Jacquelyn Voghel Herald Foreign Correspondant – While my friends at home have been slogging through their workloads for weeks now, universities in the UK kick off the academic year a little later than American schools; at the University of Edinburgh, classes won’t start until Monday. UoE has a lot of events and orientation activities planned until then, but I’ve also been using my spare time to acclimate and explore the city I’ll be calling home for the next few months.
Like New England, the weather in Scotland often changes quickly. While most of my days here have seen at least patches of rain, this past weekend was warm and sunny–making it the perfect weather for wandering around the city. On Saturday, I seized the opportunity to climb Arthur’s Seat, an extinct volcano and the highest point in Edinburgh. The way up was very steep and quite a leg workout, but the view from the top was absolutely worth each step! On my way down from the mountain, I took a longer but gentler trail that allowed me to really take in the sights and see some different sides of the hills.
So far, I have booked two additional excursions: a day trip to Oban and Loch Lomond next Saturday, and a weekend outing to the highlands and Isle of Skye in October. Many organizations here gear tours toward students, offering accommodation, transportation, and breakfast in an affordable package deal, so there are plenty of opportunities to see beyond the city. The harder task is trying to budget with so many amazing options available!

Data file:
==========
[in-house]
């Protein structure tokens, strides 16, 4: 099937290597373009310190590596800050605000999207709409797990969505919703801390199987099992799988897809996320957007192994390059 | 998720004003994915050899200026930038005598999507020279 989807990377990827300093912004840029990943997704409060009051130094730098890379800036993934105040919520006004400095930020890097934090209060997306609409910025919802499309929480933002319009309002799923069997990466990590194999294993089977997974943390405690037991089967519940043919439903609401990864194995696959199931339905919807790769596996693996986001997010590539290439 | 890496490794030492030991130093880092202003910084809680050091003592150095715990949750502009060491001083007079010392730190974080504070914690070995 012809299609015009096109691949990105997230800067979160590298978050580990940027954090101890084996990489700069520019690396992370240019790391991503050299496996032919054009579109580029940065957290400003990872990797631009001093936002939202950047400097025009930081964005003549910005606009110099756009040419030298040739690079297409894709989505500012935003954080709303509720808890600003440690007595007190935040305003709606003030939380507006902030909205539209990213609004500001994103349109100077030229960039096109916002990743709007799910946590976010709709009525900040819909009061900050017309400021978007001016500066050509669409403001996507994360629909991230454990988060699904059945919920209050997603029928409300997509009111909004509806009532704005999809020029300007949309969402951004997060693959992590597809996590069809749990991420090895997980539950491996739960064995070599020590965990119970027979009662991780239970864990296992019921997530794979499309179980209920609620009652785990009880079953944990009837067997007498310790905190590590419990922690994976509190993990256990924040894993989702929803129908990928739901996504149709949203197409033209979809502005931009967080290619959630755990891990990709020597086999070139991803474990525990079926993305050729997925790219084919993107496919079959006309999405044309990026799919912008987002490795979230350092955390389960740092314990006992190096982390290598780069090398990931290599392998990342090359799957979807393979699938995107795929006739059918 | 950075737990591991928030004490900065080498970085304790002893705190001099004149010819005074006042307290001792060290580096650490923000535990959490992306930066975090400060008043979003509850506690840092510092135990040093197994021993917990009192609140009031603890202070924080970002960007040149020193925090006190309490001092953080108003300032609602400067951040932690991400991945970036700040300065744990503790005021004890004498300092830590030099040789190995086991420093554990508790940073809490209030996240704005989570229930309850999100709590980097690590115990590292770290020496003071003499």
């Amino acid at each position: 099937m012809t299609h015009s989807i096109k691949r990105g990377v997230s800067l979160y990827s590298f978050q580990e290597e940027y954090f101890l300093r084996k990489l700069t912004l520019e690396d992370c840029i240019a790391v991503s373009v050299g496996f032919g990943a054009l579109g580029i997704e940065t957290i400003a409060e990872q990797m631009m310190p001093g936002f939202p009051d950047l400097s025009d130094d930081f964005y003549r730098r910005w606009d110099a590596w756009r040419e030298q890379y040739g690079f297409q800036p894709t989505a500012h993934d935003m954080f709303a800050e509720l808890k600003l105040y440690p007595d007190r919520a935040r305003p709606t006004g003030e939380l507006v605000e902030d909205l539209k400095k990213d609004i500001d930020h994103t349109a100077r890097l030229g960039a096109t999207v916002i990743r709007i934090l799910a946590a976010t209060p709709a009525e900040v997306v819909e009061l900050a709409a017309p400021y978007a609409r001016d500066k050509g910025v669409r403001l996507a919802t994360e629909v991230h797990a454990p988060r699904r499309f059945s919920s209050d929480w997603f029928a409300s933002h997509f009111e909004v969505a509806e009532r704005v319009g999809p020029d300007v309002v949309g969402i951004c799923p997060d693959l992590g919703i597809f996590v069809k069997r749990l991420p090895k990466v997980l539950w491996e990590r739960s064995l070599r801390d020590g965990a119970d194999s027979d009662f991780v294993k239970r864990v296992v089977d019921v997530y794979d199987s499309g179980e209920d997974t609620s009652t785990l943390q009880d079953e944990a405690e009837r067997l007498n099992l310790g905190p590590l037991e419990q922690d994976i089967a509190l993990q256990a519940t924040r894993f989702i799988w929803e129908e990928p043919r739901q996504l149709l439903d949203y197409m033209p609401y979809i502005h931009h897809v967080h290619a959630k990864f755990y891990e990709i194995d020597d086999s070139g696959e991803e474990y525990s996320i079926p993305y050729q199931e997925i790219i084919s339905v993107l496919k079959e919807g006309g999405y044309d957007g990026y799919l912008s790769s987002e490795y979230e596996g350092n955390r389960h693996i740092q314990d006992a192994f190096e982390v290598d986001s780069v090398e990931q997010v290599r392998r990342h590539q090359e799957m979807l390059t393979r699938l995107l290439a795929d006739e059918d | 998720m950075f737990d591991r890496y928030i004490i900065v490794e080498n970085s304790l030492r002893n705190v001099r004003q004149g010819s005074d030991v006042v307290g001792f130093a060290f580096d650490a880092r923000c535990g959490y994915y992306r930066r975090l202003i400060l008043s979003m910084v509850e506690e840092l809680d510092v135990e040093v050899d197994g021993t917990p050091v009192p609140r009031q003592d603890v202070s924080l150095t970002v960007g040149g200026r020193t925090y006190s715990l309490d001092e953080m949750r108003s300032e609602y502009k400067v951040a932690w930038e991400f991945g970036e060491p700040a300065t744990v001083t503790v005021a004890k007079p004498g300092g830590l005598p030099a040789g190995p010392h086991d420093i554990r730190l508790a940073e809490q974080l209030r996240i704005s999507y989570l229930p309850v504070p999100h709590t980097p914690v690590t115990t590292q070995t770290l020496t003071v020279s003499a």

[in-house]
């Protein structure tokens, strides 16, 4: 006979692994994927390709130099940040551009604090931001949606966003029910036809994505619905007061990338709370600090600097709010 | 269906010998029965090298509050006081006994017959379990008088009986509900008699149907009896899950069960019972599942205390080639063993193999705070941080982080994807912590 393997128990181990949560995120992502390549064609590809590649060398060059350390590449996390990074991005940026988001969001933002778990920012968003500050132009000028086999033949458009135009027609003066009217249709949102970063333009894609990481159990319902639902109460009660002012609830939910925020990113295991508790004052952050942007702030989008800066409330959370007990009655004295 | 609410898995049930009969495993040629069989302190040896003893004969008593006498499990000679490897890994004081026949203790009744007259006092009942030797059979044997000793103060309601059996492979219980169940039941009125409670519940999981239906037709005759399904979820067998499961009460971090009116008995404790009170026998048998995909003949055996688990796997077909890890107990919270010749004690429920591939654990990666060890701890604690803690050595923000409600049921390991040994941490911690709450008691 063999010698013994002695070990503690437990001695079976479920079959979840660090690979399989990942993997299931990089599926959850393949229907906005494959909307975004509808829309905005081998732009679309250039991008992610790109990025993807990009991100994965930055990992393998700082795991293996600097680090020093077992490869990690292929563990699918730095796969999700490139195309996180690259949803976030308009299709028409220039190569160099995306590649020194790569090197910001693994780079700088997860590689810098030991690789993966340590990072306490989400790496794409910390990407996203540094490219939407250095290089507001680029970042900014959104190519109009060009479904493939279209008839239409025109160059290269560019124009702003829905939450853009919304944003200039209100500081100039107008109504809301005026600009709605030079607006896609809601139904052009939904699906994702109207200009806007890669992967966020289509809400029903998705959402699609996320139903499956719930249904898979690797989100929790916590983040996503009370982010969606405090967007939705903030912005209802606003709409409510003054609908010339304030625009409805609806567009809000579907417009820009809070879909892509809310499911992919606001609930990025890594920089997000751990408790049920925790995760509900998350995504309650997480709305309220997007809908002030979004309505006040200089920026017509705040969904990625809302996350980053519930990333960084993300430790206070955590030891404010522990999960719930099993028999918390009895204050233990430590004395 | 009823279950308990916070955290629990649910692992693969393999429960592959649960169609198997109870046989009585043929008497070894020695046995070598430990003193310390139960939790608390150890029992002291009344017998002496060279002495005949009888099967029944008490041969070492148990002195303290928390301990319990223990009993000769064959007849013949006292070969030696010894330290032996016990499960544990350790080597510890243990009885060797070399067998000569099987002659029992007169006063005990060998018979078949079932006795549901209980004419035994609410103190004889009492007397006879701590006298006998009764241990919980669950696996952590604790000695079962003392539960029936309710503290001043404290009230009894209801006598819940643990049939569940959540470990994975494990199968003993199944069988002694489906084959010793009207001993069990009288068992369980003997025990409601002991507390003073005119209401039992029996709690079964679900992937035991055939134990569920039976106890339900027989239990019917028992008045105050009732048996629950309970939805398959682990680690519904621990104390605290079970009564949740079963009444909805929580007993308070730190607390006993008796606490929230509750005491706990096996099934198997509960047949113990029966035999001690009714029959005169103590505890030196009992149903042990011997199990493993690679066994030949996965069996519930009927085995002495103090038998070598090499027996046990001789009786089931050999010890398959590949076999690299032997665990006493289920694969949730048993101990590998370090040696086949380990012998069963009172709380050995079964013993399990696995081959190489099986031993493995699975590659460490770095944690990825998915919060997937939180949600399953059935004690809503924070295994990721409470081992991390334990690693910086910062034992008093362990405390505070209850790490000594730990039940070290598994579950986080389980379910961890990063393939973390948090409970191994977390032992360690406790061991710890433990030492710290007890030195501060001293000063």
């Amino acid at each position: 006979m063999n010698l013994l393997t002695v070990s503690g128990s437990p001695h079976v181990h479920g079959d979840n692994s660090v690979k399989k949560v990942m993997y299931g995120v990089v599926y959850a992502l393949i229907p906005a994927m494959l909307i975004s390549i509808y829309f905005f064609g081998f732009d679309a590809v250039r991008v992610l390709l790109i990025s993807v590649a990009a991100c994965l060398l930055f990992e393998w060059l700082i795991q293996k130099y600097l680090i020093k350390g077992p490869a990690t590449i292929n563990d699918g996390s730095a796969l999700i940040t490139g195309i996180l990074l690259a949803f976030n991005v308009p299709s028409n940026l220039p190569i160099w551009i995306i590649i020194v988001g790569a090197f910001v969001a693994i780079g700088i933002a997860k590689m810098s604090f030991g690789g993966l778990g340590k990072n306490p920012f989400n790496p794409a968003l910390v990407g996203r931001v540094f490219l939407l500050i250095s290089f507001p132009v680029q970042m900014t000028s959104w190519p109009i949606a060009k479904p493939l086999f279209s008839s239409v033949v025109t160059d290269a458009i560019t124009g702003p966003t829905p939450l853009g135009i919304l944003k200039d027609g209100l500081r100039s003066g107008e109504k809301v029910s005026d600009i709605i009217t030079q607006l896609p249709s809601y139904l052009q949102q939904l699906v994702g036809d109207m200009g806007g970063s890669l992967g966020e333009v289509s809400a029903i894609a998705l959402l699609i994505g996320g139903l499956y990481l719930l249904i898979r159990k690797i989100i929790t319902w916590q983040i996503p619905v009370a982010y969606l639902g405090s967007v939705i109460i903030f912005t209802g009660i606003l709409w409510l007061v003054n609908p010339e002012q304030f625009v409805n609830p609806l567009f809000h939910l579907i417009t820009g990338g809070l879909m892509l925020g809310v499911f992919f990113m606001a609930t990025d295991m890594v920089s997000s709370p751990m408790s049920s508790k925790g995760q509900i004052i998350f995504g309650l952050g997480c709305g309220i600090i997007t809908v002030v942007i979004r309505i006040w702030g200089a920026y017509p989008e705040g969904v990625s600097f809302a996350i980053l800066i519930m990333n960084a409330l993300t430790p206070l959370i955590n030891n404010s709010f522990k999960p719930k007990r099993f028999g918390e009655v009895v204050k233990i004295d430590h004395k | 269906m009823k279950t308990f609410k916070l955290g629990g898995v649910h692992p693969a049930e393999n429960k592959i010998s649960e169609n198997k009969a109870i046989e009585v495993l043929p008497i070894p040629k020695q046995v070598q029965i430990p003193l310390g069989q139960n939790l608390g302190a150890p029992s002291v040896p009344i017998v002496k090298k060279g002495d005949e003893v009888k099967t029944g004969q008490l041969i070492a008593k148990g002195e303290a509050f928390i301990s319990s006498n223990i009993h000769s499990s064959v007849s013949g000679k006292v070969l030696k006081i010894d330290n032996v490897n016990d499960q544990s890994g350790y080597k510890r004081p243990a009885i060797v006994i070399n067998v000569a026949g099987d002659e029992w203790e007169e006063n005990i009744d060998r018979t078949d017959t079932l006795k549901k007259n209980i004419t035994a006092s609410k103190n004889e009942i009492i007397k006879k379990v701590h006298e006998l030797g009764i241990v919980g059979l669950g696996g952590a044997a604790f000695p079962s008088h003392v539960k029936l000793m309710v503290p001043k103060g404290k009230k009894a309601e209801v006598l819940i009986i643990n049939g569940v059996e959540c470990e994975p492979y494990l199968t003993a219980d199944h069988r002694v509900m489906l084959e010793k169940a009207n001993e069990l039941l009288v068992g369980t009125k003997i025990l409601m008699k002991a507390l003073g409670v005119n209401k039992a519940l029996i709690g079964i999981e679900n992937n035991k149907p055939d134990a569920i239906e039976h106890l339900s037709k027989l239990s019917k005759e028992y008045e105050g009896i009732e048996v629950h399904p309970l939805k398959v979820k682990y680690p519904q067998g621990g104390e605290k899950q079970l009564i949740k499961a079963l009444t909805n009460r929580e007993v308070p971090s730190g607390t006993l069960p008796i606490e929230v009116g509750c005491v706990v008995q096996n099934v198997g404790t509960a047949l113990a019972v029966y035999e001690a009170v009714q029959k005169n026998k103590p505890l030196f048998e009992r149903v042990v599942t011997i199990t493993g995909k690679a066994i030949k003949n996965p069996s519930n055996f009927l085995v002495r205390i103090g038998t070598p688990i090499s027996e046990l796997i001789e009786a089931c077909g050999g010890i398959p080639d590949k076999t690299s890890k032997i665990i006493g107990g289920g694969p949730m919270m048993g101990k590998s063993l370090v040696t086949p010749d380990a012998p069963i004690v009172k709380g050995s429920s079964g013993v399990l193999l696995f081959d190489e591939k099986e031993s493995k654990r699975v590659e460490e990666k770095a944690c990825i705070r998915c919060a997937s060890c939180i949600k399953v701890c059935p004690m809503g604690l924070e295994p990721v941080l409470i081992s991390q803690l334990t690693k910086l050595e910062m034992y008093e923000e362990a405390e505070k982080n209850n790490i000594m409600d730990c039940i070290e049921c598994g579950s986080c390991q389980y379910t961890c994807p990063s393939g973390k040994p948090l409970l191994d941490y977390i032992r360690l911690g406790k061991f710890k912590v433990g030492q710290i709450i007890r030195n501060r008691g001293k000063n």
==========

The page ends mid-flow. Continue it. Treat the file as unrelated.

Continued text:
And of course, I want to set some time aside for traveling elsewhere in Europe. I don’t have any concrete plans for traveling outside of Scotland yet, but before the semester ends I would love to see Copenhagen, Ireland, Iceland, and London, so hopefully I will be able to fit in at least a few of those destinations! Who knows what other ideas I might get meanwhile. Until then, I plan to take advantage of the remaining free time before classes factor into my schedule!
Not everything study abroad-related is about constant adventure, however, as much as your friend’s Facebook study abroad album may seem to suggest otherwise (and I’m certain I’ll be just as guilty of perpetuating this image). One of the more difficult aspects of settling in was definitely starting out without essentials like food, cooking materials, and other supplies that wouldn’t have been able to fit into my luggage. While my first few days in Scotland have induced some contemplating on how easy I had it when I had a meal plan and lived less than a ten minute walk away from Commons, I know the challenges that come up are a small price to pay for the chance to live in an amazing European city as a college student.
Furthermore, I don’t feel like I have experienced any huge instances of culture shock, being in another Western, English-speaking country, although certain small details have been surprising; for example, “You okay?” or “You alright?” are common greetings here, similar to “How are you?” Although I was informed of this different meaning at orientation, I was still taken off guard a couple times when greeted that way before I remembered that shopkeepers and local students weren’t telling me that I look like I need help!
Currently, I am still waiting to experience just how different or similar the Scottish education system is compared to American academics. Otherwise, I feel ready to make Scotland my home away from home and have some great adventures while I’m here.